When a VAI is detected, early discussion with a spinal surgeon, stroke physician or neurologist is advised. Medical treatment with anticoagulation (Heparin/Warfarin) or antiplatelets (Aspirin/Clopidogrel) should be considered in the absence of contraindications. Endovascular and surgical treatments should be reserved for high grade or progressing injuries and require early involvement of an interventional radiologist or vascular surgeon.
All physicians managing trauma patients should be aware of TVAI and have a low threshold for screening in the presence of risk factors. Patients with symptoms of posterior circulation ischaemia, high-energy injury mechanisms and specific cervical spine fracture patterns should raise the suspicion of TVAI and warrant further investigation in the form of radiological screening. Once TVAI is diagnosed, early treatment is recommended to avoid neurological complications with early involvement of the regional spinal unit. A multidisciplinary approach may be required with involvement of spinal surgeons, vascular surgeons, interventional radiologists, stroke physicians and hematologists. We recommend all trauma units should implement a local screening protocol.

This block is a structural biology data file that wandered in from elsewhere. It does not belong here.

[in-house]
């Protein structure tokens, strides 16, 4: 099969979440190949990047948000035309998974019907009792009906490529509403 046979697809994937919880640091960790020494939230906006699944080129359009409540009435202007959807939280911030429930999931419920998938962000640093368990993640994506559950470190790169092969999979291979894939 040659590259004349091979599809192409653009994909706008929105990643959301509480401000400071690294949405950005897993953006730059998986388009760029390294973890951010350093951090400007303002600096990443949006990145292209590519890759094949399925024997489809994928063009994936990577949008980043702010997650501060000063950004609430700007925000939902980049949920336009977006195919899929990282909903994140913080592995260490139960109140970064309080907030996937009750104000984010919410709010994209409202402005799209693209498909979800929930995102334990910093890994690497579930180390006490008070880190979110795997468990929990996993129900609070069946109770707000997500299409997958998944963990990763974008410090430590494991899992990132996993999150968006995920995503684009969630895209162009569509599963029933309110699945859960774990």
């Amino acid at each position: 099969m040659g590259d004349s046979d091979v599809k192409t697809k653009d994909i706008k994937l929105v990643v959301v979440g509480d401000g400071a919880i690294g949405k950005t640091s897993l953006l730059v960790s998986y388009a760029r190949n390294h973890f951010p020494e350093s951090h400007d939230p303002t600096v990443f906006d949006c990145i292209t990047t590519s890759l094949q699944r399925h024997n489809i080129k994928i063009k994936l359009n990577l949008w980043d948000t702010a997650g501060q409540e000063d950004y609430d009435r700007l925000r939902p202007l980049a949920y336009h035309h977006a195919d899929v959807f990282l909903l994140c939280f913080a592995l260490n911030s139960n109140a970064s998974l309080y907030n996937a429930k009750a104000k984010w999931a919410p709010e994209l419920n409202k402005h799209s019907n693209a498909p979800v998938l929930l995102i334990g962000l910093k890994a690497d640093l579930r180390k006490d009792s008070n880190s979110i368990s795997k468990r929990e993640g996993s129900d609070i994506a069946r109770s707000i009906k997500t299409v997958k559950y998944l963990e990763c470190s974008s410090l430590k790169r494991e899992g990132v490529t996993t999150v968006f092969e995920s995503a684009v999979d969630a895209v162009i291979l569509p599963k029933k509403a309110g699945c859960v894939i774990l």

Conflicts of Interest: The authors have no conflicts of interest to declare.